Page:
Crysse Morrison in Somerset
20 July 2022
Back in the 1970s, in an era of exuberance unrecognisable to most in Britain today, writer Alan Parker was inspired by the thrill and fascination that his own children showed for the glamour and dangers of New York in the Prohibition era of gangsters and showgirls.
Mia Lakha and Gabriel Payne with ensemble. Photo credit: Johan Persson.
Parker’s brilliant idea was to create a child-centric story of the highs and lows of that era, brought to the screen with Paul Williams’ words and music. The phenomenal success of Bugsy Malone the movie since its release in 1976 – it won five BAFTAs and was nominated for an Oscar – is a tribute to the dedication of the writer and of his partner Alan Marshall as well as the vision of David Puttnam. A moment’s thought will tell you that both funding and support were initially hard to find for a gangster movie with a cast of children using toy guns shooting whipped cream!
Splicing the thrill of a crime movie with innocent childish fun in a lavish spoof-gangster extravaganza is clearly still popular, as director Sean Holmes demonstrates in this first-ever professional touring production for the English stage. Holmes’ connection with Bugsy as a stage play dates to his directorial stint at the Lyric Hammersmith which reopened in 2015 after its multimillion-pound project redevelopment with the UK’s first professional stage production which was seen and appraised positively by Alan Parker himself.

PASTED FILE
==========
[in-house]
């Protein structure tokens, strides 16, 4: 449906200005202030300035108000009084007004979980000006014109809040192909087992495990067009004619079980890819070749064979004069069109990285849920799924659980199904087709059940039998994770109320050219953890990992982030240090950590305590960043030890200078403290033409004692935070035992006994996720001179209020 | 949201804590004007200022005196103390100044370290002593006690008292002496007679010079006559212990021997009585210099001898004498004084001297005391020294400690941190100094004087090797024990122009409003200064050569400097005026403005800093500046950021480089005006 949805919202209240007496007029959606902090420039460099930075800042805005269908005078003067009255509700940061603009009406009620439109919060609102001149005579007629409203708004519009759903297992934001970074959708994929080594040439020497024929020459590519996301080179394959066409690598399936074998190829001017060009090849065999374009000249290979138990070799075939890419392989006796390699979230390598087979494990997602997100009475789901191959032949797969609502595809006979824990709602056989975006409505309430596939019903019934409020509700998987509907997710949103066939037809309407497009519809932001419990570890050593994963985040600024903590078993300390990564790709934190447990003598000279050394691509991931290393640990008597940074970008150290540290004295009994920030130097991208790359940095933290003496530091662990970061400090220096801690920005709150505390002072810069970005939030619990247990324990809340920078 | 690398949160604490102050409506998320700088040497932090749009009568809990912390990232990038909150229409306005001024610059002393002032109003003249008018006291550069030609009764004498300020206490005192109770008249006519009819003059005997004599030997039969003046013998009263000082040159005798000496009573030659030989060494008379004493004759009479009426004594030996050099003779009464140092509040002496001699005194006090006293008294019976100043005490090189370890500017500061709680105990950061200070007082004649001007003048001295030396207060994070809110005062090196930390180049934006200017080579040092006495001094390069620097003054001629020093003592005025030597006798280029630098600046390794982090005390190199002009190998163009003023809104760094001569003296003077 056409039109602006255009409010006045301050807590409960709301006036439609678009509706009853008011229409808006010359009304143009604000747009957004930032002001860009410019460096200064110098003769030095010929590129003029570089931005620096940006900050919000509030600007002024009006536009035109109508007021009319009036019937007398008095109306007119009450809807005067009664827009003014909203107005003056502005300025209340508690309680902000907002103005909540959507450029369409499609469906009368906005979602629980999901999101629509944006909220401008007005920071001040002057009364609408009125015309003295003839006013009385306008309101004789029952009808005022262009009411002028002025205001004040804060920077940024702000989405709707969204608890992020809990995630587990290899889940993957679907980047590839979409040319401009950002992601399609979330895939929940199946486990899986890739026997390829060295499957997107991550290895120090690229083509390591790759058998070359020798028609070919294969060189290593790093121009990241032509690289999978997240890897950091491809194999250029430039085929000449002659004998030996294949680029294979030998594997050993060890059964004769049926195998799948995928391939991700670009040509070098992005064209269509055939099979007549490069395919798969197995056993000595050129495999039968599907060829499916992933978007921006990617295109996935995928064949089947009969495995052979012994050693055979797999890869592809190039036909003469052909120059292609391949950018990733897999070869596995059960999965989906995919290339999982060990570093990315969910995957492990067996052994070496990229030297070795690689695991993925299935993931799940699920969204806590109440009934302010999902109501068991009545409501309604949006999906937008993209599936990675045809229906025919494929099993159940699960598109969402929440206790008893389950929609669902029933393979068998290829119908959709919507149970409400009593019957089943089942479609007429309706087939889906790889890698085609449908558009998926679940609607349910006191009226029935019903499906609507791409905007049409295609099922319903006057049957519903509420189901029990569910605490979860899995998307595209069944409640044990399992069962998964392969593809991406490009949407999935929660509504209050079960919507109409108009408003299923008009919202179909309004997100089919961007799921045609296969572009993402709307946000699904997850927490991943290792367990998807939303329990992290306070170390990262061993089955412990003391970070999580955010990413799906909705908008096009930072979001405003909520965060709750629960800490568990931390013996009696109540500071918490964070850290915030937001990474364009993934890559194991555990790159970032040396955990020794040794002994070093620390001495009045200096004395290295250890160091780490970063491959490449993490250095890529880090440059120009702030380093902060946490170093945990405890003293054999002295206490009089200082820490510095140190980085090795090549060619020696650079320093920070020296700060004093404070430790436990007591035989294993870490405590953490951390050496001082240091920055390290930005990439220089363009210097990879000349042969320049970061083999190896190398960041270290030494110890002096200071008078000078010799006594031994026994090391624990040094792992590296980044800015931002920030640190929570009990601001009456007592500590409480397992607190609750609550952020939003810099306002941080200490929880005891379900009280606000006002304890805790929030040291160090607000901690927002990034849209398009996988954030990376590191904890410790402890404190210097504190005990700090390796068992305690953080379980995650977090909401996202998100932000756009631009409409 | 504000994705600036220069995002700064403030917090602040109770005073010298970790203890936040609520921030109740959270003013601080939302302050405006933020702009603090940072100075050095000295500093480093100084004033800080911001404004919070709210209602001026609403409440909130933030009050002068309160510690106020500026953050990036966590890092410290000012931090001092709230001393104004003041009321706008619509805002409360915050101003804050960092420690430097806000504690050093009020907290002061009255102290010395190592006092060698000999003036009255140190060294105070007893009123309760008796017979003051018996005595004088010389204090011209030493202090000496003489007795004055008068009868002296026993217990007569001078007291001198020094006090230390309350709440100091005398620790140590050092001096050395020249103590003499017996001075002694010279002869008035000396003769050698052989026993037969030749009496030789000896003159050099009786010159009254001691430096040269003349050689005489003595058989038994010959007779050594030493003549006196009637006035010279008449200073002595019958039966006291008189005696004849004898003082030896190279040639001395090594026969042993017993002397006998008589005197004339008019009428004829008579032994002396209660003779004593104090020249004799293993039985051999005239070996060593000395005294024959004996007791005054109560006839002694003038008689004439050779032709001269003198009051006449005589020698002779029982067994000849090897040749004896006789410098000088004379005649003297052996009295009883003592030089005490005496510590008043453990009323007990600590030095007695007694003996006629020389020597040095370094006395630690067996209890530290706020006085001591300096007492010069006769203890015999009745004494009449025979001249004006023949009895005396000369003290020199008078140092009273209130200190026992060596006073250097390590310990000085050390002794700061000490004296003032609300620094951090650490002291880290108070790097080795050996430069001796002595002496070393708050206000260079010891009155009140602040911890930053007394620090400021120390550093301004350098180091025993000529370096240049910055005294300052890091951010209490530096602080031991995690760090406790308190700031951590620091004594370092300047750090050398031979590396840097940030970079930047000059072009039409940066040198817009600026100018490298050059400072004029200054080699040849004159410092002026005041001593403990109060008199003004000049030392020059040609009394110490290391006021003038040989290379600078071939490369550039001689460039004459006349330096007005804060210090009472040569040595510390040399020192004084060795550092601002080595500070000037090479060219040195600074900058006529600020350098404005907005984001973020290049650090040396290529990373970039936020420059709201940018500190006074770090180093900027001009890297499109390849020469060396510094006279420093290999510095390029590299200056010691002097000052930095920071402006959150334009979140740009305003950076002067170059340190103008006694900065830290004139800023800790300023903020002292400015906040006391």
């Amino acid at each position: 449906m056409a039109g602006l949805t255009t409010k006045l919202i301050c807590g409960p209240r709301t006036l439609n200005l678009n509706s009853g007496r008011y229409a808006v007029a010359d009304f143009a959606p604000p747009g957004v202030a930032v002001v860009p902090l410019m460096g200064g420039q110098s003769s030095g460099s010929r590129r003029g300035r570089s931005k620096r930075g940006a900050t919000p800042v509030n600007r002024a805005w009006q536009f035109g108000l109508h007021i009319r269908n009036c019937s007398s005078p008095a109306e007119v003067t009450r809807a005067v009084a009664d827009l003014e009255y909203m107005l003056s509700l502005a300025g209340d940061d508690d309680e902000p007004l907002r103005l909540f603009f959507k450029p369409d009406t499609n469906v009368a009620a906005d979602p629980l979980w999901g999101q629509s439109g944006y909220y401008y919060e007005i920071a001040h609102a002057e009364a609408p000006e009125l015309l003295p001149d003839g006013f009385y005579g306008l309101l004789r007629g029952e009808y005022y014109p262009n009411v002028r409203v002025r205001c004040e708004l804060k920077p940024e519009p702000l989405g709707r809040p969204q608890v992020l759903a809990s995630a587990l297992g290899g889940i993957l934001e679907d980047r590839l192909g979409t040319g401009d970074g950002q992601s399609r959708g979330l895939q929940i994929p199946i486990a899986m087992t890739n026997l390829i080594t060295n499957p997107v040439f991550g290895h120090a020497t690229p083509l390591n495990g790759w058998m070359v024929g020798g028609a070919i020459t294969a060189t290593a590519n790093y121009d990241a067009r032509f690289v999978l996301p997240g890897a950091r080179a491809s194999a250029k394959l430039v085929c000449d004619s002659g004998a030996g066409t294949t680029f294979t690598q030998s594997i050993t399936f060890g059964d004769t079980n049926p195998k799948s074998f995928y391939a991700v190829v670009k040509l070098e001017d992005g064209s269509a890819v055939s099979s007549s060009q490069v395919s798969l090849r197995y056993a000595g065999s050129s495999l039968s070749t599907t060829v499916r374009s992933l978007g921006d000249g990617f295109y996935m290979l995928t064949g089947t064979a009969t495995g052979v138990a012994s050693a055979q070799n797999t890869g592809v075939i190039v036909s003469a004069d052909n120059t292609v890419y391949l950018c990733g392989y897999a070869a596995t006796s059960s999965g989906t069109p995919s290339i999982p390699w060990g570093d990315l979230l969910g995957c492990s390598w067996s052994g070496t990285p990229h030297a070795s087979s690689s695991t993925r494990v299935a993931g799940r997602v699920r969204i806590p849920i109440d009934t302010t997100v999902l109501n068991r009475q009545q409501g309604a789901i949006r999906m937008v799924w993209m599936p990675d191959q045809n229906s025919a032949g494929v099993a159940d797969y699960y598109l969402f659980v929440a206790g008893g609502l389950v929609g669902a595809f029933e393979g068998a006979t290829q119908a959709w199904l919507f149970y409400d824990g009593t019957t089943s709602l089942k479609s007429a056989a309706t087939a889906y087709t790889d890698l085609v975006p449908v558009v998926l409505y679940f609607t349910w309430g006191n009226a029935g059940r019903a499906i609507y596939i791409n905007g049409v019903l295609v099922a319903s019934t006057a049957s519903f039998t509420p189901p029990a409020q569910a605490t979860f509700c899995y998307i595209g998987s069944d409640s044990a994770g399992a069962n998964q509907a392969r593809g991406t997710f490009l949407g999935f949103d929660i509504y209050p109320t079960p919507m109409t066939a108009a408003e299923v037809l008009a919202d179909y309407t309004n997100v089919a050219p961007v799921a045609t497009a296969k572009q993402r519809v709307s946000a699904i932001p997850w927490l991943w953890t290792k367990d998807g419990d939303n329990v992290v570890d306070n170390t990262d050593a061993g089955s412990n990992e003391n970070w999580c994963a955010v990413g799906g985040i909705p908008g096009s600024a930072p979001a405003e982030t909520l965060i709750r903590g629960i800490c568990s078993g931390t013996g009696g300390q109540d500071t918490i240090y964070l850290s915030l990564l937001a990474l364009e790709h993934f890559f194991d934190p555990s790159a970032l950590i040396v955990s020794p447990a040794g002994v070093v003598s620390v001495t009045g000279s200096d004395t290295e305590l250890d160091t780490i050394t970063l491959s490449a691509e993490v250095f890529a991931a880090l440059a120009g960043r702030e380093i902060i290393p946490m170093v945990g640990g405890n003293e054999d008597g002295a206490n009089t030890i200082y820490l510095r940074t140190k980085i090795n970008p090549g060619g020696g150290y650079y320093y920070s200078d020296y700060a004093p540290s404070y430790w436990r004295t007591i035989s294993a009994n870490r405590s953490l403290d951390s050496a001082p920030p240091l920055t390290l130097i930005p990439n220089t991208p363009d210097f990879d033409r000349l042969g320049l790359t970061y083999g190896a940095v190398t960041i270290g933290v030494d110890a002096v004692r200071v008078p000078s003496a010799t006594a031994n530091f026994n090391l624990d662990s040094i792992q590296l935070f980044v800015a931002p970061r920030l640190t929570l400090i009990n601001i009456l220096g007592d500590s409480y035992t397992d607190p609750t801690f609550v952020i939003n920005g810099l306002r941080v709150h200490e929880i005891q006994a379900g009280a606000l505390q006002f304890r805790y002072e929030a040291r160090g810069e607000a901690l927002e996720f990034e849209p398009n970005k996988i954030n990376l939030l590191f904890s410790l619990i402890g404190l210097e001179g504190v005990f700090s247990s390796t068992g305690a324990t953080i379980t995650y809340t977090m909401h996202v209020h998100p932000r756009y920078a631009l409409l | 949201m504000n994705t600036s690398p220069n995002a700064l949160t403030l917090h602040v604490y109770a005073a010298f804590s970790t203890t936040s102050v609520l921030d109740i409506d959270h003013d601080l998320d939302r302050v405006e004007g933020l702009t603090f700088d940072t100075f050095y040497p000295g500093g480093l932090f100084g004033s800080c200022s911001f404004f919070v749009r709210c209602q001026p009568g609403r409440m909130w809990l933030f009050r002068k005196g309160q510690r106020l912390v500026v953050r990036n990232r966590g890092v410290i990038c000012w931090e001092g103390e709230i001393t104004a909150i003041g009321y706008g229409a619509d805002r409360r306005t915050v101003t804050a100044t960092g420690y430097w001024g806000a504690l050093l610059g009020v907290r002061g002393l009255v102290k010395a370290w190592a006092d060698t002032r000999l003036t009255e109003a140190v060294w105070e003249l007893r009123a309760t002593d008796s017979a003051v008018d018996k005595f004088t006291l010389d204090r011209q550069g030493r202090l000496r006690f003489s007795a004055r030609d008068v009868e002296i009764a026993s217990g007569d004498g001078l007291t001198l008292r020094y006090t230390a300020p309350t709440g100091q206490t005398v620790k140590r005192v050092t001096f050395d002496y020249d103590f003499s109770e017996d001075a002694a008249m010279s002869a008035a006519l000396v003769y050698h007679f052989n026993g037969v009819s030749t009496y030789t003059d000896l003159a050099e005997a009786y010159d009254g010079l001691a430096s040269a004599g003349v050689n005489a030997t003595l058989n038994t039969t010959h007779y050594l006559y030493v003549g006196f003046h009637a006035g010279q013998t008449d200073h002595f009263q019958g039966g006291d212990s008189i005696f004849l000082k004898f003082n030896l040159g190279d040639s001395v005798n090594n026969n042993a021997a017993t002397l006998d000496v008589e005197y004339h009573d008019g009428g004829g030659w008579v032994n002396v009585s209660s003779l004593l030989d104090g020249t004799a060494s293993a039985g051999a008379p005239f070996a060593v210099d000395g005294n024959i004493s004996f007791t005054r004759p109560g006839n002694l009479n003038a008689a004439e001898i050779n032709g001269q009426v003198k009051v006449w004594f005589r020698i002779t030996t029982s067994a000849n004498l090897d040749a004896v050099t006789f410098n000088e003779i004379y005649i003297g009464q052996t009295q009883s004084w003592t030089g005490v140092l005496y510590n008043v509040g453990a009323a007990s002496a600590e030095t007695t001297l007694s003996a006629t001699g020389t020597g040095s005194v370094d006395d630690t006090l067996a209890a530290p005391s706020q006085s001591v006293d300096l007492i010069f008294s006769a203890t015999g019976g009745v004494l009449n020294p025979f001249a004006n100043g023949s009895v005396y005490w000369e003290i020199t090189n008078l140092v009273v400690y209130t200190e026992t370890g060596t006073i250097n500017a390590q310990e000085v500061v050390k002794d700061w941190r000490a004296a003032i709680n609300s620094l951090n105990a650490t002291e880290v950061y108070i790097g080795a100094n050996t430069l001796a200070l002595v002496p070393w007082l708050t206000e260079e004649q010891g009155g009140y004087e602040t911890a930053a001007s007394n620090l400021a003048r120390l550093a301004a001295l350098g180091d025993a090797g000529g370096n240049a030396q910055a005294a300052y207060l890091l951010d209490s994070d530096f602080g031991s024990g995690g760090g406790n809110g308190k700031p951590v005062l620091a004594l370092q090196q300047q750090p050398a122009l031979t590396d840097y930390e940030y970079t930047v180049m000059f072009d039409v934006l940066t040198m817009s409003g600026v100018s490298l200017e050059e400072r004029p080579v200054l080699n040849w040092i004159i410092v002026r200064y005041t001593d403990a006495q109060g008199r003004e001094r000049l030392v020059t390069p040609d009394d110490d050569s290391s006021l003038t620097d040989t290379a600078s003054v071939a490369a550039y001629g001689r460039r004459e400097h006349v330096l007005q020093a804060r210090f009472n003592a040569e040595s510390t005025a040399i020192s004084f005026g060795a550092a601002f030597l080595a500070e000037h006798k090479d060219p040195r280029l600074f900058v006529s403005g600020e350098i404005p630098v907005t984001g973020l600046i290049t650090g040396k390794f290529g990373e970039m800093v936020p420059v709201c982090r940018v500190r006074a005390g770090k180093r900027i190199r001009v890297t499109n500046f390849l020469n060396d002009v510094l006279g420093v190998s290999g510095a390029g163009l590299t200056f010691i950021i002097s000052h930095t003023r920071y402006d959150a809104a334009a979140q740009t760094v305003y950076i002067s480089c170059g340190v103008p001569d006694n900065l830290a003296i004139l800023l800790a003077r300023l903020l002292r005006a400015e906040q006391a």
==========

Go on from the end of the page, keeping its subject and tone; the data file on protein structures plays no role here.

This new production has an extensive regional tour after which it will head for the West End. Inspired as a child by an enthusiastic drama teacher himself, Sean Holmes clearly understands the passion and commitment children can bring to the stage.
The adult ensemble. Photo credit: Johan Persson.
This production fizzes in every scene. Both glamour and desperation in each of these lives is poignantly evoked and powerfully expressed. Multi-casting child actors with young adults maximises the high-energy impact, creating an exuberant production with some notable highlights – the car chase at the end of the first act, strobe-lit for cartoon-comedy impact, is one of the strongest moments.
The seven children – Fat Sam, Blousy, Tallulah, Dandy Dan, Fizzy, Babyface and Bugsy himself – will vary in rotation as one of three actors for each role appears on a given night. Gabriel Payne was Bugsy in Bath on the night I went, and was totally adorable throughout, with Mia Lakha poignant as Blousey, while Aidan Oti as Fizzy sings ‘Tomorrow’ so movingly the hardest of hoodlum hearts should have melted.
All the children perform well, but it’s the adult-led ensemble pieces that glitter most brightly in this feel-good show. The two underlying storylines – turf wars between rival gangs and loves and longings of wanna-be stars – are presented as cameo moments in a fast-moving string of city stories. Jon Bausor’s set design works effectively for this, as props descend and retreat again upwards when required. (The entire restaurant scene arrives and leaves while the action continues.) Bausor also designed the sensationally glamorous costumes.
This stage production may have started its life at the Lyric in 2015, but the choreography and performances all feel exhilaratingly fresh, and the production is sure to pick up many plaudits on its route to the West End.
Tour dates here: